Foreign Policy – March 19, 2021
Discussions between top U.S. and Chinese officials are set to continue this morning in Anchorage, Alaska, after a day of talks that was marked by an unapologetic opening diatribe from a senior Chinese official.
The meeting began with an opening statement by U.S. Secretary of State Antony Blinken laying out U.S. concerns with Chinese actions over Xinjiang, Hong Kong, and Taiwan as well as recent cyberattacks. “Each of these actions threatens the rules-based order that maintains global stability,” Blinken said.
Yang Jiechi, a top-ranking diplomat and former Chinese ambassador to the United States, then excoriated the United States in a 15-minute speech, during which he charged the United States with hypocrisy on human rights and its treatment of minorities, criticized U.S. foreign interventions, and accused U.S. officials of possessing a “cold war mentality.”
“The United States does not represent international public opinion and neither does the western world,” Yang said.
Chinese Foreign Minister Wang Yi then followed Yang’s remarks, offering a more conciliatory tone, recognizing Blinken and Sullivan as “true friends of the Chinese people,” while questioning the timing of a U.S. decision to sanction Chinese officials over Hong Kong on the eve of the meeting.
The unexpected outburst from Yang prompted a further response from U.S. officials, as Blinken asked the press to remain in the room while he delivered a careful rebuttal and National Security Advisor Jake Sullivan provided a follow-up.
Grandstanding. Following the meeting, a senior administration official released a statement criticizing the Chinese for “violating protocol” by going over the two-minute limit set for opening statements and accused the Chinese delegation of “grandstanding” and focusing on “public theatrics and dramatics over substance.”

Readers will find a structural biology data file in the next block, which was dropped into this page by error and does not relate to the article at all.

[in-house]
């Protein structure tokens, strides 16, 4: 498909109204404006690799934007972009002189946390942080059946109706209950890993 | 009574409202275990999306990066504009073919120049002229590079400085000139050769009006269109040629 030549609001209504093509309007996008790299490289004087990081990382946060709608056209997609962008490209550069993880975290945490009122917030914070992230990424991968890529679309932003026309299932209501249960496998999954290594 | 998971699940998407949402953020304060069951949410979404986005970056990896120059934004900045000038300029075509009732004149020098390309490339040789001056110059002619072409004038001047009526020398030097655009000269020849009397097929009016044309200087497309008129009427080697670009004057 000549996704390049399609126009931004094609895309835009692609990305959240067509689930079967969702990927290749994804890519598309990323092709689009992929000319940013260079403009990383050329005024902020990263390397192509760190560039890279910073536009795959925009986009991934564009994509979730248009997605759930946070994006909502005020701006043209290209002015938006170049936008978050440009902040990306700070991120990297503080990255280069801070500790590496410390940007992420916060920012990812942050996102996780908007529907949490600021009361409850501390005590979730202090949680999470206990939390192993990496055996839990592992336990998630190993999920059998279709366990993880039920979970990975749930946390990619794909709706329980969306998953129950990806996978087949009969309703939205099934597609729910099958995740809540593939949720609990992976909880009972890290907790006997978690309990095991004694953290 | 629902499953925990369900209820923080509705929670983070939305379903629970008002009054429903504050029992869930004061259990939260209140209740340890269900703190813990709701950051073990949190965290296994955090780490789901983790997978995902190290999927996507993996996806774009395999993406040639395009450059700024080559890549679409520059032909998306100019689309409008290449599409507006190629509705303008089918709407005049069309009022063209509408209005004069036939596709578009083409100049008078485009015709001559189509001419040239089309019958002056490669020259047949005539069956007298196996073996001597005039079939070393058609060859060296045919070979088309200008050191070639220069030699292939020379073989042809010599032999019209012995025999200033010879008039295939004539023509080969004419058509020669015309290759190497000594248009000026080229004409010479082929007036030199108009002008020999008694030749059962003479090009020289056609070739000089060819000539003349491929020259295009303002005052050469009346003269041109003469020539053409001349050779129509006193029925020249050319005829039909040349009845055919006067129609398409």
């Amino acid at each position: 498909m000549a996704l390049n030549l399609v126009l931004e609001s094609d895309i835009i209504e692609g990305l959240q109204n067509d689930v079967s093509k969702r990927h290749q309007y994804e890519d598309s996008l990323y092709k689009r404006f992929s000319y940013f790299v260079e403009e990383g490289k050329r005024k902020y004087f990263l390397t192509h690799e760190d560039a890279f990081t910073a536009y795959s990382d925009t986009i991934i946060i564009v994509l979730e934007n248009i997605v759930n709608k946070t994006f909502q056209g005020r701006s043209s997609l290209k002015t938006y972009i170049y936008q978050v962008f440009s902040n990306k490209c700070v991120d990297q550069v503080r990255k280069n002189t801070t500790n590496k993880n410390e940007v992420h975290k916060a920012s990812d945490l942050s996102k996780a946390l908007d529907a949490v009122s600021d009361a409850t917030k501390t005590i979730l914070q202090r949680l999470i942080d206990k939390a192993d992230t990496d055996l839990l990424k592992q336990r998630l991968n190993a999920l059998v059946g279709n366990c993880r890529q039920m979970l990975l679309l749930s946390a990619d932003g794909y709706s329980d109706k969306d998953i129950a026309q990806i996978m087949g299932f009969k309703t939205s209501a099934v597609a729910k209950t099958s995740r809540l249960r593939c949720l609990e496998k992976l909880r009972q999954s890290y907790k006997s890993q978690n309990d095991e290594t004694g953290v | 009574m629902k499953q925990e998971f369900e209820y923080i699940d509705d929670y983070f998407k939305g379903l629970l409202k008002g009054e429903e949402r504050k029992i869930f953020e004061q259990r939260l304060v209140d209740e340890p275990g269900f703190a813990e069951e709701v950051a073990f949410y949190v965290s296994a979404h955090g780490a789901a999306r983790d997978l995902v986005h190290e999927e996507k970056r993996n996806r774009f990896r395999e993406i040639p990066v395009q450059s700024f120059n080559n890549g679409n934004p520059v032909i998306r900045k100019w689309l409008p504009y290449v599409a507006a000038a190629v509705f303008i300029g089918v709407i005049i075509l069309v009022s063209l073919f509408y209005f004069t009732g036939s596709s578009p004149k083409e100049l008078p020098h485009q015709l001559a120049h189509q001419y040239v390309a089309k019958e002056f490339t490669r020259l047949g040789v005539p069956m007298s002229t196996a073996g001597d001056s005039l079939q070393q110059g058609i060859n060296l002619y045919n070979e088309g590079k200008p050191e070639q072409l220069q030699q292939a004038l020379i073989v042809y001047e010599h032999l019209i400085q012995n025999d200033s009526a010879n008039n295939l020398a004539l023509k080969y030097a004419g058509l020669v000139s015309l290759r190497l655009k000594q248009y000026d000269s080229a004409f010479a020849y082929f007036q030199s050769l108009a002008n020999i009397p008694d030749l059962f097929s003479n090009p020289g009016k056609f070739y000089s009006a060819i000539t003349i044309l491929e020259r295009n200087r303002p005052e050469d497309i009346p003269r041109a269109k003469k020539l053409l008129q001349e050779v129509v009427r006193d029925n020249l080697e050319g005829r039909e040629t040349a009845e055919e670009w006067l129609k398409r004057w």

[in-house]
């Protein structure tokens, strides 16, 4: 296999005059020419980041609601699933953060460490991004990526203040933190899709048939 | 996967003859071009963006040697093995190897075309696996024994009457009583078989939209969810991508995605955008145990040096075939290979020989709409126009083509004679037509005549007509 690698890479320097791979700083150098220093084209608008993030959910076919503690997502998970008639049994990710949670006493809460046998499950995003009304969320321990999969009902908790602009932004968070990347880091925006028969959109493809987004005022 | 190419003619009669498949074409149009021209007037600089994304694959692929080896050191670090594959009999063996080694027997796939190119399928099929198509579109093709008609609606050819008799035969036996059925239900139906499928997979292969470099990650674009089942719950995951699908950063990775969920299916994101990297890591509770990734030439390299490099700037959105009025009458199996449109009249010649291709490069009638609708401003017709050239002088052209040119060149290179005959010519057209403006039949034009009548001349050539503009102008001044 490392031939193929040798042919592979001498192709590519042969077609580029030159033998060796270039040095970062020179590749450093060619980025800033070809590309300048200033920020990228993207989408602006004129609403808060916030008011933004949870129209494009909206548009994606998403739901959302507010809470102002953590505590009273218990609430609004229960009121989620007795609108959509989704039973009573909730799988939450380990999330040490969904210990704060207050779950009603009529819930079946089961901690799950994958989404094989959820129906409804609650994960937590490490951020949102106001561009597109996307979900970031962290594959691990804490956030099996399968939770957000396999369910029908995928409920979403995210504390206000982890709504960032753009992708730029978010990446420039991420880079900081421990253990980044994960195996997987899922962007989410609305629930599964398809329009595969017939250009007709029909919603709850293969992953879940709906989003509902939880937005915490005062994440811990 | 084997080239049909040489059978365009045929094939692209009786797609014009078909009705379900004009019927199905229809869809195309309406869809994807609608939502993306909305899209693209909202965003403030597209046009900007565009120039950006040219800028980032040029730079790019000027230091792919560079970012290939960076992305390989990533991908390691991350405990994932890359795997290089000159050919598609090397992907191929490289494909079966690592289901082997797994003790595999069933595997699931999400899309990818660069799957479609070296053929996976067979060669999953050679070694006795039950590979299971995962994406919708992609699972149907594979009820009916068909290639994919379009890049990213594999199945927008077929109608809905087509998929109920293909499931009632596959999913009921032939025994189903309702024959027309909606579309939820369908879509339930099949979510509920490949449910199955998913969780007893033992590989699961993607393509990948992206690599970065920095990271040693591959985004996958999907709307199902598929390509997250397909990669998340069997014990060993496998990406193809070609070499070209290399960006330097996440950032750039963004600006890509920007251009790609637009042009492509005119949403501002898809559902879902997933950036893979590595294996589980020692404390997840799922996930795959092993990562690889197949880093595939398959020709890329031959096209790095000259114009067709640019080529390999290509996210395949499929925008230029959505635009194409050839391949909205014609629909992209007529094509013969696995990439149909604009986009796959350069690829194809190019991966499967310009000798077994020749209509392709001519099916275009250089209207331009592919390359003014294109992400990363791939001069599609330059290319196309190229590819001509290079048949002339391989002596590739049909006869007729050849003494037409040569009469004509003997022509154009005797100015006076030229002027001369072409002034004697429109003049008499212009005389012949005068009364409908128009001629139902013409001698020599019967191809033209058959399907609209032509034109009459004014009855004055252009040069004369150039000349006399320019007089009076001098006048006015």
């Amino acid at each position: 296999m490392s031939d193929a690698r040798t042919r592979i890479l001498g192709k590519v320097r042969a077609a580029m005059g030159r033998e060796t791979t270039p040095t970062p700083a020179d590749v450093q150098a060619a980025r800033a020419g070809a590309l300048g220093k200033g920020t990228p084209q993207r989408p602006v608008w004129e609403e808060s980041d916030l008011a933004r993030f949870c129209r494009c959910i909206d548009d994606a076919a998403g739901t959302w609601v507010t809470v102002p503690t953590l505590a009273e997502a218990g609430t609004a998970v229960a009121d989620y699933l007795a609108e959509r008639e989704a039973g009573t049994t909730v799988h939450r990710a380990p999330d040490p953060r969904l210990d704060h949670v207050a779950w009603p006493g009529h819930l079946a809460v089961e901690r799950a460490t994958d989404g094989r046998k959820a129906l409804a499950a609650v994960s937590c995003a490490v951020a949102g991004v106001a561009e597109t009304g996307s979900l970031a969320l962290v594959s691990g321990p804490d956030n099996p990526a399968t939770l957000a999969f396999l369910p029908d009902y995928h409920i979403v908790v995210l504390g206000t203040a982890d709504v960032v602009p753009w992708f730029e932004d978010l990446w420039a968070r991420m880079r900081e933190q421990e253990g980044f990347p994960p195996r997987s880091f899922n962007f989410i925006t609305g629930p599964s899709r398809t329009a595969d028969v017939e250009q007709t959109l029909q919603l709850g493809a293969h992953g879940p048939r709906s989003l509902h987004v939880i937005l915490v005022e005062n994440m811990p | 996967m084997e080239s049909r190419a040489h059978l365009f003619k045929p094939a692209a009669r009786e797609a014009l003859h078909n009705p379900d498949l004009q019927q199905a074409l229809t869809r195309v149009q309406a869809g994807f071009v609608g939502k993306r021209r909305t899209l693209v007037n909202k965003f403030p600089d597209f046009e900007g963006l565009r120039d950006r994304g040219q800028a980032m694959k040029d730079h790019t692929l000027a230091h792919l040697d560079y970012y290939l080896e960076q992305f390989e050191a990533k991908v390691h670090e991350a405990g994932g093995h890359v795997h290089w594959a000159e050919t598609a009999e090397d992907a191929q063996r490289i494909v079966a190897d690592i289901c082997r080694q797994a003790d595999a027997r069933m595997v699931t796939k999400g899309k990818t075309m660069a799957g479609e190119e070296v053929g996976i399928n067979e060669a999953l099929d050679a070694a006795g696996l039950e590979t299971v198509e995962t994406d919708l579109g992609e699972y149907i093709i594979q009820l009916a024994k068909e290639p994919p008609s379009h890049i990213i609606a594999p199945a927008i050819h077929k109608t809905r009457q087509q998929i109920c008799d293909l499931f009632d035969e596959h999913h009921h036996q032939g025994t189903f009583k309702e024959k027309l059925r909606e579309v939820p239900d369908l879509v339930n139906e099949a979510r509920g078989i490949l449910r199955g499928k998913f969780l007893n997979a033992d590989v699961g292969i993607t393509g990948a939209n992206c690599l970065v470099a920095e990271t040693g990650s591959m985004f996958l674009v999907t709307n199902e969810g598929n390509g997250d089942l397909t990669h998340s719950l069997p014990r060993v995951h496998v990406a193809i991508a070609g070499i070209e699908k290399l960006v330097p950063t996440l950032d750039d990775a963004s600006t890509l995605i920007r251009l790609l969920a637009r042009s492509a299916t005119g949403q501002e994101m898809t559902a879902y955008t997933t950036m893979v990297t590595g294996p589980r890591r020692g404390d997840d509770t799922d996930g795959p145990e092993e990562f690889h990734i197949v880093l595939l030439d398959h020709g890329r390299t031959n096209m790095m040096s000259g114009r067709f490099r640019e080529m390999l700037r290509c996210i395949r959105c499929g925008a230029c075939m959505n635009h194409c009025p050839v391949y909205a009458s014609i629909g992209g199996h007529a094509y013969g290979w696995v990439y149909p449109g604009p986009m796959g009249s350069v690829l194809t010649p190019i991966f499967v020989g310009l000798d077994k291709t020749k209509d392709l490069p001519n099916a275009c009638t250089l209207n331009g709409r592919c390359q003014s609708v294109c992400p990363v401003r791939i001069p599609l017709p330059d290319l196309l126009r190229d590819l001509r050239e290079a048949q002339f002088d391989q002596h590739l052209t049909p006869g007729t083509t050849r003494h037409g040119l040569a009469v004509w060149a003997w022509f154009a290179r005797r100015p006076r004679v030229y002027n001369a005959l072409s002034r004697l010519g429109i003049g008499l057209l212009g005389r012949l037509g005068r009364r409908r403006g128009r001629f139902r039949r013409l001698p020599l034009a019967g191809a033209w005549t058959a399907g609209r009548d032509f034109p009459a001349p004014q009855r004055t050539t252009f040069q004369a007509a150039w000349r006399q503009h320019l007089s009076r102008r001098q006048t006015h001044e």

The episode is unlikely to rattle the Biden team, but should continue the current of distrust felt by White House officials. As Foreign Policy’s Michael Hirsh wrote on Wednesday, the Biden administration “is preparing for a long-term struggle of wills with little hope of rapprochement.”
Playing to the home crowd? As with so much in public diplomacy, and as the U.S. official noted, the conduct of the Chinese officials has to be considered with a domestic audience in mind. “Yang and Wang have to prove themselves in an official climate back home where anything other than aggressive yelling would be painted by their political rivals as treason or weakness,” said Foreign Policy’s James Palmer, the author of the weekly China Brief. The pressure is that much higher on Yang, Palmer notes, whose overseas education is already met with suspicion from his colleagues.